ST. GEORGE — Workers contracted by the Bureau of Land Management began clearing large clumps of tamarisk growing along the Virgin River in Mesquite on Friday as part of a fire fuels reduction effort. The invasive species is not only a fire danger but also a concern for flooding and is considered one of the causes of the damage wrought by the 2005 Santa Clara River flood.
Frank Rice, fuels technician for the Southern Nevada District of the Bureau of Land Management, told St. George News that the work in Mesquite would continue for several days.
“The goal is to reduce the fire danger by lowering the profile of the tamarisk,” Rice said. “It’s very flammable, and it’s so thick that it poses a significant fire danger so close to the town. It would also help restore native species.”
Rice said the excavators and crews working to clear the tamarisk in Mesquite had been contracted through Giles Construction of Tooele. The crews were clearing tamarisk at six sites, totaling 50 acres of clearing.
Tamarisk, or salt cedar, is a deciduous tree known for its affinity for water and the pink flowers it puts out between March and September. It can grow to almost 30 feet in height, with trunks as wide as 15 feet.
Native to the Middle East, as well as other arid parts of Europe and Asia, tamarisk flourishes in hot, sandy conditions along rivers and streams. First introduced to the United States as early as the 1800s, the trees were even planted in the millions by the federal government to reduce erosion during the Dust Bowl.
With the benefit of hindsight, this mass planting, along with its natural spread, has led to salt cedar becoming one of the most prevalent and harmful invasive species along waterways in the Western United States.
Steve Meismer, local coordinator for the Virgin River Program, said that tamarisk is highly flammable, even when healthy and green. Another threat imposed by tamarisk overgrowth is an increased risk of flooding.
“In the 2005 flood of the Santa Clara River, there were 23 homes lost,” Meismer said. “The homes weren’t lost because of flooding. They were lost because of erosion. The river basically ate the ground out from below the houses, and the reason that happened is you had tamarisk that had grown across the Santa Clara River.”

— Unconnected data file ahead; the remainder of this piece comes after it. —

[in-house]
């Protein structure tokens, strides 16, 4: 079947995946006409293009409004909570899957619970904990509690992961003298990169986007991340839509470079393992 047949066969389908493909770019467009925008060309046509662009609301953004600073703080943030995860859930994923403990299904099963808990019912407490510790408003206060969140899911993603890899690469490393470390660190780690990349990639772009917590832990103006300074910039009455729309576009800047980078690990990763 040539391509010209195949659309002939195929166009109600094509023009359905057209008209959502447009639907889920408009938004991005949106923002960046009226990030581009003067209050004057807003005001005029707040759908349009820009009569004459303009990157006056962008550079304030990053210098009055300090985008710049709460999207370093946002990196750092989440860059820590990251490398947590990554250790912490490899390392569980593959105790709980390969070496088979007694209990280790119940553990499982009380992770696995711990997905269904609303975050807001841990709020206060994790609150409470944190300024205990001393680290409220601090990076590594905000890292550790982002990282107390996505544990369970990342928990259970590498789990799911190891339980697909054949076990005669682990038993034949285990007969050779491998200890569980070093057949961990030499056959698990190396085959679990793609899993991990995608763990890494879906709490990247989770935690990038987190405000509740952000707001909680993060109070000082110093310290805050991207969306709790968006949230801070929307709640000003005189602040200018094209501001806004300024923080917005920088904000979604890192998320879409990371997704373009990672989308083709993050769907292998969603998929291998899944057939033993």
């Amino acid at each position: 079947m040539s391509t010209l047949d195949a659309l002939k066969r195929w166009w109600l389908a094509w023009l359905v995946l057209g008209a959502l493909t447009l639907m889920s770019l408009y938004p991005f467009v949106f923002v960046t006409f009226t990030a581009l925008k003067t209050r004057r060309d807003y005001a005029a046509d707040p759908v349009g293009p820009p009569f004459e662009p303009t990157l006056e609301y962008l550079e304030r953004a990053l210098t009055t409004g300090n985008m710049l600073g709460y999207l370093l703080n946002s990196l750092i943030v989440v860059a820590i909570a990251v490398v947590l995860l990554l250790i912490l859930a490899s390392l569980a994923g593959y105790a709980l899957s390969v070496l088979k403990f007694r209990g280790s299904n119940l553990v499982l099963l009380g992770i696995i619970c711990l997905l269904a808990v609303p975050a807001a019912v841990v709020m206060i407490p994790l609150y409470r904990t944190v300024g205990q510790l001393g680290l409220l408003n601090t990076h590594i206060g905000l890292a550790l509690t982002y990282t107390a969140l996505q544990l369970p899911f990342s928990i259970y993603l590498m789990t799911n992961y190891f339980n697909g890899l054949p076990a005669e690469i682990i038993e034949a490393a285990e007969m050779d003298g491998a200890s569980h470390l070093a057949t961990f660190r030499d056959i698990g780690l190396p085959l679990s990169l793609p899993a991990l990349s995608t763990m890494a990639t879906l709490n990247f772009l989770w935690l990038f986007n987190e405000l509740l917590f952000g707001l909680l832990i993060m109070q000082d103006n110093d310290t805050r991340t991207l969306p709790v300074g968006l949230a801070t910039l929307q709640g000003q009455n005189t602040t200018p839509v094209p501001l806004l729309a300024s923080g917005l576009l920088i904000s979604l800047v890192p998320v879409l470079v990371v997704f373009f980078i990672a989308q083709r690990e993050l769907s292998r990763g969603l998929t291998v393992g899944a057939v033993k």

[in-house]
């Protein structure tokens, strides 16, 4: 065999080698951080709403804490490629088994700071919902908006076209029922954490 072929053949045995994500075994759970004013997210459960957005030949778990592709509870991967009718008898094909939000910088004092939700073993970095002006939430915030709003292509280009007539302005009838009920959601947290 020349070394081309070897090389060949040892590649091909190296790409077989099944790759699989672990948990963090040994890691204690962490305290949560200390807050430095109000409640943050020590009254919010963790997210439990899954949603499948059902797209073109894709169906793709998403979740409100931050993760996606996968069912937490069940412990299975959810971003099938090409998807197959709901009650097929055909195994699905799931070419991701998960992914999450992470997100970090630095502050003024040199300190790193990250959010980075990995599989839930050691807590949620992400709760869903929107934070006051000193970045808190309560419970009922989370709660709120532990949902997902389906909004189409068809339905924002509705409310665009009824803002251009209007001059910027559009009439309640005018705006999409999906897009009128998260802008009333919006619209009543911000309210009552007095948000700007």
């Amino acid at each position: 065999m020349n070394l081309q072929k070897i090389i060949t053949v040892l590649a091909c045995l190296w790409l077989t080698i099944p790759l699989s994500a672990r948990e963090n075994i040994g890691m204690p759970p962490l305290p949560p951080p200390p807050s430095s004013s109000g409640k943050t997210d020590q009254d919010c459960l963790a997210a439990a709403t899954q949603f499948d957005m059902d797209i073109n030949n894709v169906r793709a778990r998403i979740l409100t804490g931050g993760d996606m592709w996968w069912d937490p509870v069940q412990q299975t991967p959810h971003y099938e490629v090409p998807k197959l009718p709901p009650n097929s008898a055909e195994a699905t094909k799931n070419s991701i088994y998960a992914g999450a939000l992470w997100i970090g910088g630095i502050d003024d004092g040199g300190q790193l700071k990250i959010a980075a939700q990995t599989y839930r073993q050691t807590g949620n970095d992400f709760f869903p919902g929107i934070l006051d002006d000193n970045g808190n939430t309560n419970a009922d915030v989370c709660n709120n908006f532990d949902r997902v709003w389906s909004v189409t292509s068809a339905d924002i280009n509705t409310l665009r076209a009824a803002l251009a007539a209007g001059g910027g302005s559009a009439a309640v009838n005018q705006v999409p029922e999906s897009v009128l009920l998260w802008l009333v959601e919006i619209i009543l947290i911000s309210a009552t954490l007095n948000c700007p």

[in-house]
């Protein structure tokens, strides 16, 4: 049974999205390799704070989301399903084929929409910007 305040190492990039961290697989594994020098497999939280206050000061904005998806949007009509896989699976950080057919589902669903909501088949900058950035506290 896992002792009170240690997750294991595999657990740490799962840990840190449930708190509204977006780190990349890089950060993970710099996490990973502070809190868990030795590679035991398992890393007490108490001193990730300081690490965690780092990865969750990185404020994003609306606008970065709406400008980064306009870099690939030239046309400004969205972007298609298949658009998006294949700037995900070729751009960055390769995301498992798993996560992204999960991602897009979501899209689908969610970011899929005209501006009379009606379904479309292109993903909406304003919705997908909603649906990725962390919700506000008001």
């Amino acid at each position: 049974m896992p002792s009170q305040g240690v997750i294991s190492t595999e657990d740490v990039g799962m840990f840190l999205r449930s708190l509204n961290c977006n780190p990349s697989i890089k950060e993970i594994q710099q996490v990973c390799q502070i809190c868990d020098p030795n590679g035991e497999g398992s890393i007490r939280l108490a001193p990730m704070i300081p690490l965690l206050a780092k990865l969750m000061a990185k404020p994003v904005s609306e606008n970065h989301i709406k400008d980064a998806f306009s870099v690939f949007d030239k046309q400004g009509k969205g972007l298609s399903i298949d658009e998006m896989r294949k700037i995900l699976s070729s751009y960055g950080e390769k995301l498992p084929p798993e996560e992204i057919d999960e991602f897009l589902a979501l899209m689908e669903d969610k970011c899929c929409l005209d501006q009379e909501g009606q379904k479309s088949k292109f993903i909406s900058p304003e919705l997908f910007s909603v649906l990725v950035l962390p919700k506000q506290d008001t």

In that event, the narrow channel of the Santa Clara River at the time was clogged by the rigid stalks of tamarisk, Meismer said, and when flood waters rushed down they were diverted underneath nearby homes.
After that catastrophe, local municipalities were much more willing to invest in treatment plans. Tamarisk remains almost omnipresent around water sources, but it has been cut back significantly and may be declining slowly thanks to restoration efforts.
Salt cedar is named for its ability to excrete salts concentrated in its leaves that eventually accumulates in the topsoil. The resulting salty soil is intolerable for many native plants and may contribute to accelerated erosion over time.
In contrast, native species like willow and cottonwood are much better suited for slowing floodwaters, anchoring riverbanks and making the area around rivers more suitable for a variety of plant and animal species. However, restoring native trees and river systems is more difficult than just taking out tamarisk, Meismer said.
“We could take out tamarisk any day of the week,” Meismer said. “But we want to be able to not leave a void in the environment for too long on the chance that something else that we don’t want may take advantage of it.”
According to a press release from the BLM, the project in Mesquite will be completed in three phases. The first phase, currently underway, will consist of 1-2 weeks of clearing. In about a year, specialists from the National Park Service will treat the cleared area with herbicides targeted at killing tamarisk sprouts.
Finally, seedlings of native trees grown near Lake Mead will be planted and then monitored for a number of years after that.
The Virgin River Program has not undertaken any large-scale efforts to remove tamarisk in Southern Utah in the past couple years, Meismer said. This is mostly due to limited funding, not only to cover the costs of removal but also subsequent herbicide treatments and replanting.
Another challenge for removing tamarisk is the potential harm to endangered and threatened species that may nest in tamarisk thickets. Meismer said they are particularly concerned about the southwestern willow flycatcher, a small bird native to the Southwest that’s been federally designated as endangered since 1995.
In areas where the flycatcher has been observed, crews are particularly careful, Meismer said, and removal may be done by hand only to avoid disturbing any nests.
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